The major Asia-Pacific stock indexes closed mixed on Friday as investors showed limited reaction to data that showed China’s industrial output bounced back more than expected in April.
China’s industrial output rose 3.9% year-on-year in April, according to data released Friday by the country’s National Bureau of Statistics. That marked the first expansion in the metric for this year from China. Analysts in a Reuters poll had expected industrial output for April to rise 1.5%. Retail sales, however, fell 7.5% in April. That was a larger fall than the 7% decline forecast, according to Reuters.
On Friday, Japan’s Nikkei 225 Index settled at 20037.47, up 122.69 or +0.62%. Hong Kong’s Hang Seng Index finished at 23797.47, down 32.27 or -0.14% and South Korea’s KOSPI Index closed at 1927.38, up 2.32 or +0.12%.
In China, the Shanghai Index settled at 2868.46, down 1.88 or -0.07% and Australia’s S&P/ASX 200 Index finished at 5404.80, up 76.10 or +1.43%.
In other news from China, Fixed Asset Investment fell 10.3%, worse than the -9.8% forecast. Retail Sales fell 7.5%. Economists predicted a 5.9% loss. The Unemployment Rate came in at 6.0%. The estimate was 5.8%.
US-China tensions Rattle Sentiment
Asian shares may have finished mixed on Friday, but closed the week lower as deteriorating U.S.-China relations added to uncertainties over how fast economies can recover as they start to emerge from lockdown.
Worries about confrontations between the two largest economies in the world eclipsed Chinese economic data, which showed its economy is gradually recovering from the shock of the coronavirus outbreak.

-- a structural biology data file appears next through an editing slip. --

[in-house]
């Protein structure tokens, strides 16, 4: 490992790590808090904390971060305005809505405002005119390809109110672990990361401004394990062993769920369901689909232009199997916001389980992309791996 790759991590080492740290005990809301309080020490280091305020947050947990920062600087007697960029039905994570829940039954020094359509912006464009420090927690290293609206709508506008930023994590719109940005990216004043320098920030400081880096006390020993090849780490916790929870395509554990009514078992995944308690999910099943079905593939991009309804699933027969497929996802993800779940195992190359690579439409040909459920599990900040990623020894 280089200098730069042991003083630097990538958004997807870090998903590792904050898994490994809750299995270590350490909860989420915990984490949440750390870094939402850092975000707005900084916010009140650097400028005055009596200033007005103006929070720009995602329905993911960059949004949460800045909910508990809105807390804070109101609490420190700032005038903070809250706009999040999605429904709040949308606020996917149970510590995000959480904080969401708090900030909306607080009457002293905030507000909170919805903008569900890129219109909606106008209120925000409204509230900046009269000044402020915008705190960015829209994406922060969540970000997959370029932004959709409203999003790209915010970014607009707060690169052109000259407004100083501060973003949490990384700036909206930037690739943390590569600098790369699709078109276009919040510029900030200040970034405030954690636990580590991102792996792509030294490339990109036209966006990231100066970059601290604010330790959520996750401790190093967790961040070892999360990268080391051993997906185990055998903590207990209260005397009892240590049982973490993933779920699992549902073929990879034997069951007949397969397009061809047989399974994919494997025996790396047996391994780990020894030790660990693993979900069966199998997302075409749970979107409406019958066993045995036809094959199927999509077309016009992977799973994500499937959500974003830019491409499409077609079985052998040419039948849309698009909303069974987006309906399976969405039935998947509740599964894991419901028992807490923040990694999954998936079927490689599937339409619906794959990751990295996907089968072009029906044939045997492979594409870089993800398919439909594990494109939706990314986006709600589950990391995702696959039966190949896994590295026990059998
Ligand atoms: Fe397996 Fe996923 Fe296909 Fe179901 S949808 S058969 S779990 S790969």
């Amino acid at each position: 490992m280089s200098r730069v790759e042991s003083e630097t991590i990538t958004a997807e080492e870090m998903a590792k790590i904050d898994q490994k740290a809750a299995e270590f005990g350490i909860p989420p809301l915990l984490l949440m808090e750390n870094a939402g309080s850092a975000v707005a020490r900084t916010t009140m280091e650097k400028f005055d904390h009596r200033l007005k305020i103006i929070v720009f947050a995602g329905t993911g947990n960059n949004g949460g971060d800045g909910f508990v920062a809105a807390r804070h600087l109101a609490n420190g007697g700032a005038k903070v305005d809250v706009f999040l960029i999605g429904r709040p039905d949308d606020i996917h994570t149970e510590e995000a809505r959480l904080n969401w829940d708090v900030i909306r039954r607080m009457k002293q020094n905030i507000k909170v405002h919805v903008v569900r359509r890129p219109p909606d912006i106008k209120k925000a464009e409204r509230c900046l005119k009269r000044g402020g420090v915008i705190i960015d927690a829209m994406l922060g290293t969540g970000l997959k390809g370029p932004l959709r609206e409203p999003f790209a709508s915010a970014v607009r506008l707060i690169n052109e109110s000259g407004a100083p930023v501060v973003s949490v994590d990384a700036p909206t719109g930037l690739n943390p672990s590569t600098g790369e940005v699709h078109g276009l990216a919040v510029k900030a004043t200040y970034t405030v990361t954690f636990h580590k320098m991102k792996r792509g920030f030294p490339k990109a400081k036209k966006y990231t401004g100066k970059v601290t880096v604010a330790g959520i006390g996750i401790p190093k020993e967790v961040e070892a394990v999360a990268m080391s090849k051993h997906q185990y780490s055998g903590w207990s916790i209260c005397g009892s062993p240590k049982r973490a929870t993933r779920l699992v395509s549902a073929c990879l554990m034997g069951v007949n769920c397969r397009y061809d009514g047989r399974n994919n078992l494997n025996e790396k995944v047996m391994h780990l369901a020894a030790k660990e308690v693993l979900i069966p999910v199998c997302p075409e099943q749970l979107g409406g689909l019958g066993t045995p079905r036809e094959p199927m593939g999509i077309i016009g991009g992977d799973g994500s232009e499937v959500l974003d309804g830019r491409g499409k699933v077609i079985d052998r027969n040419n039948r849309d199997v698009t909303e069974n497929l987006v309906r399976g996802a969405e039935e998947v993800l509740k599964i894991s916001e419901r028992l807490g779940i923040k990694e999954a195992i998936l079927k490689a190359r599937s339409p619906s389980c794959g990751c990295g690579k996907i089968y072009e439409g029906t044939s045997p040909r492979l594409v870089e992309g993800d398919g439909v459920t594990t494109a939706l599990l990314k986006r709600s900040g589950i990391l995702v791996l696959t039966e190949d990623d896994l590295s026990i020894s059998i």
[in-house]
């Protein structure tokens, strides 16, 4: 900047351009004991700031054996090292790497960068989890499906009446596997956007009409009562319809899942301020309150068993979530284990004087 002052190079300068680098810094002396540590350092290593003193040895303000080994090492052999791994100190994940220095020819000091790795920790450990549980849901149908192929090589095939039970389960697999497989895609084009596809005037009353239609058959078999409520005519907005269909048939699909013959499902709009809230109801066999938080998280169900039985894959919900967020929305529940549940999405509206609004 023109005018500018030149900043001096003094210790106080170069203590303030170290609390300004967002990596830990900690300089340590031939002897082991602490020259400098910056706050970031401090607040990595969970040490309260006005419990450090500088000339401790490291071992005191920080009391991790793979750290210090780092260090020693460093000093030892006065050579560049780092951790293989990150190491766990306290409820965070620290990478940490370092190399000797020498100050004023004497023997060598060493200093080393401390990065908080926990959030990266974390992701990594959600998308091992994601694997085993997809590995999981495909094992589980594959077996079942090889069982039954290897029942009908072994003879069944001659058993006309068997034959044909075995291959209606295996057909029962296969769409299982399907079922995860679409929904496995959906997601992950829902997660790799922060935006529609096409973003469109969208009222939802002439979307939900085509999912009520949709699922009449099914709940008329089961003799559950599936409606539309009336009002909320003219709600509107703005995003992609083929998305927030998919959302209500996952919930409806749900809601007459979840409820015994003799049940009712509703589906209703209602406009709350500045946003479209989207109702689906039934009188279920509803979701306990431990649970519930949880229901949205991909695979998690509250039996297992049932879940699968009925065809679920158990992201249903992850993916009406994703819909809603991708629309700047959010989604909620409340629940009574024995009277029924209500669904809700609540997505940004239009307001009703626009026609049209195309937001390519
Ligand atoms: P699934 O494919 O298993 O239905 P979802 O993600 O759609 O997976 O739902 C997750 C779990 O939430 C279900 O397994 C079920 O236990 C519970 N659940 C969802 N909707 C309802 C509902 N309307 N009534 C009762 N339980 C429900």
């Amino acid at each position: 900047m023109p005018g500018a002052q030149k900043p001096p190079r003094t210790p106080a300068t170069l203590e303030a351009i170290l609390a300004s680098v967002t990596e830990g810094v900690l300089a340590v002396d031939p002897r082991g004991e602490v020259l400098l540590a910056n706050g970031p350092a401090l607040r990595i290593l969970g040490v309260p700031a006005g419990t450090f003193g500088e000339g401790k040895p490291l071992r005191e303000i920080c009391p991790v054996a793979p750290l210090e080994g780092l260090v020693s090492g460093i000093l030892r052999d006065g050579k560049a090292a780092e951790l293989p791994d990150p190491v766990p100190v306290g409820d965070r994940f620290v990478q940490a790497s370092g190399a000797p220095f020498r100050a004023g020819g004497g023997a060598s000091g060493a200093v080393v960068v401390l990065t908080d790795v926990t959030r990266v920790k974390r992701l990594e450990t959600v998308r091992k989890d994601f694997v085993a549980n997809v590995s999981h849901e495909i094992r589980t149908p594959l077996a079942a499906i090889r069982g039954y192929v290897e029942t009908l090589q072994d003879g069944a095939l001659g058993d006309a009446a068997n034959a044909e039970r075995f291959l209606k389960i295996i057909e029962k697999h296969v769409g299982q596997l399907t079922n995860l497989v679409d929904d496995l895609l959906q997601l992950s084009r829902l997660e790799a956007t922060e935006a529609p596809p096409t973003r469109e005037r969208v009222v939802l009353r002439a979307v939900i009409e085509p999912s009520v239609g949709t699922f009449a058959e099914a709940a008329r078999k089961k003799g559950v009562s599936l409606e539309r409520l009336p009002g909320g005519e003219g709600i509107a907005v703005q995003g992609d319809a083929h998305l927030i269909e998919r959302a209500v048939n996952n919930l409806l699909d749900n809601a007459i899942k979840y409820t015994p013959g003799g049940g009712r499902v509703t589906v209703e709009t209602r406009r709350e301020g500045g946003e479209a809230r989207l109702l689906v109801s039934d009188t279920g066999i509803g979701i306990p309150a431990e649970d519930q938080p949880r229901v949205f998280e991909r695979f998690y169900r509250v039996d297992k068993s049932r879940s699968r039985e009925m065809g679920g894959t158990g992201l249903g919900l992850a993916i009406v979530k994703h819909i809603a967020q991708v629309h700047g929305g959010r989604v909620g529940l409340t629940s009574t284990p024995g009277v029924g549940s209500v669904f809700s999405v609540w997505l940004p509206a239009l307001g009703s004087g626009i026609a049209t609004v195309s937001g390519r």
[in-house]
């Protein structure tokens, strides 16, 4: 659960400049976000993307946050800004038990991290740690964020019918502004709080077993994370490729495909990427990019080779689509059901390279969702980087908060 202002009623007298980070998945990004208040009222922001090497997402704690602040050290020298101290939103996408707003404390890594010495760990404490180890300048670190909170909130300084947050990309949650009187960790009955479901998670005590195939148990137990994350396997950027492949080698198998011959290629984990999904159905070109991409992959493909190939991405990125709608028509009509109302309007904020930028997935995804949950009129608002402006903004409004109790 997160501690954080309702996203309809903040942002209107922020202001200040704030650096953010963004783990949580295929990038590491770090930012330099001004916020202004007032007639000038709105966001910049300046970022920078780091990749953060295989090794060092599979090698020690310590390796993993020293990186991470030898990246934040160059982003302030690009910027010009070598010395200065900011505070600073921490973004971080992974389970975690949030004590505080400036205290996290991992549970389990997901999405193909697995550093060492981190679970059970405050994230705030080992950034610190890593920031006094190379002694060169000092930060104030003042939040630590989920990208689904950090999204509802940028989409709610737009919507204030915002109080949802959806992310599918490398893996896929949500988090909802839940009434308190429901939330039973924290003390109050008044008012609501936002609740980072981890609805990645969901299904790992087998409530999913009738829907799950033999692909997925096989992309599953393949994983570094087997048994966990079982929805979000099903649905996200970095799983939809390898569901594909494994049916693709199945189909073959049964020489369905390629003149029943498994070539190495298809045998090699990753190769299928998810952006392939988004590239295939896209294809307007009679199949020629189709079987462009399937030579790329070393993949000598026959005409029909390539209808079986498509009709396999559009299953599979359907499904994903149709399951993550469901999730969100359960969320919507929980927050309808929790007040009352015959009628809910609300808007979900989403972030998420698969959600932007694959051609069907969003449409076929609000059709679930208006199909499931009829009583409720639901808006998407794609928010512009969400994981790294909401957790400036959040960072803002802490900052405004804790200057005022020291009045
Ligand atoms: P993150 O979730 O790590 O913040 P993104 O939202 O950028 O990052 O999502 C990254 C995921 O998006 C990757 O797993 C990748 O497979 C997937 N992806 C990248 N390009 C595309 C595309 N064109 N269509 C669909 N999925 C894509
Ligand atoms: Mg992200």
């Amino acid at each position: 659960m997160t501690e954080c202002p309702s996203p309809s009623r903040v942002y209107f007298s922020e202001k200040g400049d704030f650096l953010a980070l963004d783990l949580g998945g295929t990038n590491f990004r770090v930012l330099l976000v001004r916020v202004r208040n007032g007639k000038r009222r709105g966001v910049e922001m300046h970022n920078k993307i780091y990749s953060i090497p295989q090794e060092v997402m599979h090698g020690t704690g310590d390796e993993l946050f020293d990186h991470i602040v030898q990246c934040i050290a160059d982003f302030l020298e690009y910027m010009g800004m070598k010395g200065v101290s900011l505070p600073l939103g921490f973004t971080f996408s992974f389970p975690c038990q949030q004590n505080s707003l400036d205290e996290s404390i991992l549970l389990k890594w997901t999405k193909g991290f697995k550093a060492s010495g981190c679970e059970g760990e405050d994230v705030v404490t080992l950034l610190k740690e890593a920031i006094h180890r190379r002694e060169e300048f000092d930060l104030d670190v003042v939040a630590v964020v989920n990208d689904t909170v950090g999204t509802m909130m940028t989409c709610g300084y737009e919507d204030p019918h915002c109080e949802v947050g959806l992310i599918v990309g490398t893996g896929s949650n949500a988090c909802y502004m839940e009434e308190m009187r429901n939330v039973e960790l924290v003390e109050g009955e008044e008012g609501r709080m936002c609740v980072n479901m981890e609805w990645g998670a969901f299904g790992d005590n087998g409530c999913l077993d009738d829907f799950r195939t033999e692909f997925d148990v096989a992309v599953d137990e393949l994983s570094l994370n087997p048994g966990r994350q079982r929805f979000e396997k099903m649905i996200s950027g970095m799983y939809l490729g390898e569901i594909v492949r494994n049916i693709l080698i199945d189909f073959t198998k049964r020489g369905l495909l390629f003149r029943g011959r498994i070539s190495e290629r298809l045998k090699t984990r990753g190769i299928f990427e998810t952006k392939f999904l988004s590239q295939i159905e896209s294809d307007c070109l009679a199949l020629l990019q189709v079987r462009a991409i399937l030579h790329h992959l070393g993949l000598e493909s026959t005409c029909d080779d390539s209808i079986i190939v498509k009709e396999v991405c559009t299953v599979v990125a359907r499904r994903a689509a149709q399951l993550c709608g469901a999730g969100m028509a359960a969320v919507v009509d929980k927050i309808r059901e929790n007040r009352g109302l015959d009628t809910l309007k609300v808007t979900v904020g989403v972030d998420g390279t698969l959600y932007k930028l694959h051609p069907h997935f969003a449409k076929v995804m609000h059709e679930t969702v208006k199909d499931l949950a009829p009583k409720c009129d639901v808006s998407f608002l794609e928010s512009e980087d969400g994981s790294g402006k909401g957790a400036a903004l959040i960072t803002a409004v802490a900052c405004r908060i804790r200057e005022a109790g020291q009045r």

With China the first to relax lockdowns, global investors are closely watching it for clues on how long demand will take to bounce back, as other countries begin to ease their own anti-virus measures.
Investors are becoming increasingly worried about rising U.S.-China tensions. U.S. President Donald Trump blames China for its handling of the COVID-19 disease that has killed more than 85,000 Americans.
Trump signaled a further deterioration of his relationship with China by saying he has no interest in speaking to President Xi Jinping right now.
He went so far as to suggest he could even cut ties with the world’s second-largest economy, a day after the U.S. federal pension fund delayed investment in Chinese shares in the wake of pressure from the White House.
The move fanned fears the confrontation between Washington and Beijing could escalate beyond trade to finance and other areas.
“The U.S.-China trade war was the biggest theme for markets last year. It will be a big concern if the conflict escalates beyond trade,” said Takeo Kamai, head of execution at CLSA.